Should you encounter an issue with some software or games where a specific file error shows up with "this is not designed to run on your OS," we're going to look at a few things you can try out to fix it.
The issue I had was with mfc140u.dll, which is part of Microsoft's Visual C++ redistribution suite, the 2015 version in my case. The GOG Galaxy client can sometimes stumble with this issue, which has caused gamers to take to online forums (opens in new tab) to try and get some assistance.
I browsed around and worked with a few people to see if we could come across a fix since everything we tried up until that point failed to solve our problem. Here's what we came up with.
The first step we need to take is to re-install the Visual C++ redistribution suite that may have been packaged with the game or software you're attempting to run. This may be causing the issue, but luckily Microsoft has made it easy to fetch and install a fresh version.
- Download the VC redis (opens in new tab) that matches the error you're encountering (in our case it was mfc140u.dll, but other .dll file errors may be associated with older versions).
- Run the install executable.
- Choose "repair".
If that fixed the issue then you should be good to go. If not, or if this error occurred again after a few more launches, try a full re-install:
- Re-run the downloaded executable.
- Choose "Uninstall".
- Close down your anti-virus software.
- Run the executable again.
- Follow the wizard and complete the process.
If the above still doesn't work, try uninstalling the redis package and the software/game you're attempting to run. Then reboot your system and re-install the redis package, followed by the software/title.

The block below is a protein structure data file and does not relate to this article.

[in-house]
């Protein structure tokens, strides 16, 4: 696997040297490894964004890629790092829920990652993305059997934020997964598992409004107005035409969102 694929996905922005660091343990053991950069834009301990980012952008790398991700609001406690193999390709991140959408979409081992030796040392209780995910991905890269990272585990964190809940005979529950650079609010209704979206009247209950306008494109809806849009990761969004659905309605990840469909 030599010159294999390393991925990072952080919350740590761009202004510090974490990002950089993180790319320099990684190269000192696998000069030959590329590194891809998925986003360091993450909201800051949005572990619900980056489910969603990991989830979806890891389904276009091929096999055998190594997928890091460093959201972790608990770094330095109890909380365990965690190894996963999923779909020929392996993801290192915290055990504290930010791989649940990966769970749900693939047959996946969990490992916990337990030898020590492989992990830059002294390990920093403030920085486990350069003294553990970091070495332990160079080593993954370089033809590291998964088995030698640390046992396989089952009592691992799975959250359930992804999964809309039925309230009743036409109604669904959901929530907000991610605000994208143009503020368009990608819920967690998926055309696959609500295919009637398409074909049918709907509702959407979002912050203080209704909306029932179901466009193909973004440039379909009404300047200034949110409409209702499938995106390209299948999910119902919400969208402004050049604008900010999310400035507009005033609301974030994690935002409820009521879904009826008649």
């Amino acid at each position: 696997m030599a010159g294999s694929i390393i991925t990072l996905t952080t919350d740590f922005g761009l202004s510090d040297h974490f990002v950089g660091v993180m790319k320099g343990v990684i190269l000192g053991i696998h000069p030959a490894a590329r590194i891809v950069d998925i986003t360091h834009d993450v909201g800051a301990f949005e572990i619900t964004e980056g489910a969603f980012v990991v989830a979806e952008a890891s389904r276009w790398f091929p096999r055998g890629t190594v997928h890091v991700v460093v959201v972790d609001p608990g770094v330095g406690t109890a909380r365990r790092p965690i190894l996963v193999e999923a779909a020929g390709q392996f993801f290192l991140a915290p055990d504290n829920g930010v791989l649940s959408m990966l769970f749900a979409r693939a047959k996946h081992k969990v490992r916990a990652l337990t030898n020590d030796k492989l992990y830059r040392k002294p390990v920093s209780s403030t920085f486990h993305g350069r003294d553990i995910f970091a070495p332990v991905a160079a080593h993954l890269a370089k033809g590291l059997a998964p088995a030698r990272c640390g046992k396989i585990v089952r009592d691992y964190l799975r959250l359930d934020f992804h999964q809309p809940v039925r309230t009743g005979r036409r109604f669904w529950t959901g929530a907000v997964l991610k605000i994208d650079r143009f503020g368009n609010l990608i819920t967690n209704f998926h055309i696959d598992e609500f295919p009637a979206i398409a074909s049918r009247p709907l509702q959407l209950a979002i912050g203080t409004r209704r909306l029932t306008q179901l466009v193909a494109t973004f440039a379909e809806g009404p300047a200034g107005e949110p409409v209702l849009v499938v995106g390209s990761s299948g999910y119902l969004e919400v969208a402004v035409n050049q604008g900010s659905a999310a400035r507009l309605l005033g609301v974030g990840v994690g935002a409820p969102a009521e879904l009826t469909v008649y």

Cleansing the registry
When attempting to re-install VC on my machine, I would be met with a different error, which related to the installer not being able to locate some files. Deleting a registry entry (opens in new tab) or two before re-installing VC is what appeared to not only solve this new issue, but also the error prompt I was trying hard to address as well.
This may work for you if all other options fail. I uninstalled Microsoft Visual C++ 2015 before carrying out these following steps, which will remove Visual C++ 2015 registry keys from your machine. You should always take extra care when dealing with the Windows registry, as deleting the wrong thing can negatively impact system stability.
- Hit Windows Key + R.
- Type in "regedit".
- Hit OK.
- Navigate to "HKEY_LOCAL_MACHINE\SOFTWARE\Classes\Installer\Products".
- Manually choose each listing within this folder until you come across any with "Microsoft Visual C++ 20XX" under "ProductName".
- For these entries you find, right-click on each one.
- Choose "Export".
- Once again right-click the listing.
- This time, choose "Delete".
Reboot your PC and run the Visual C++ executable.
If you're still stumped and have exhausted all other avenues, it's time to contact the Microsoft Community (opens in new tab). Head to the official forum and see if someone can lend a hand.
Rich Edmonds is Senior Editor of PC hardware at Windows Central, covering everything related to PC components and NAS. He's been involved in technology for more than a decade and knows a thing or two about the magic inside a PC chassis. You can follow him over on Twitter at @RichEdmonds.
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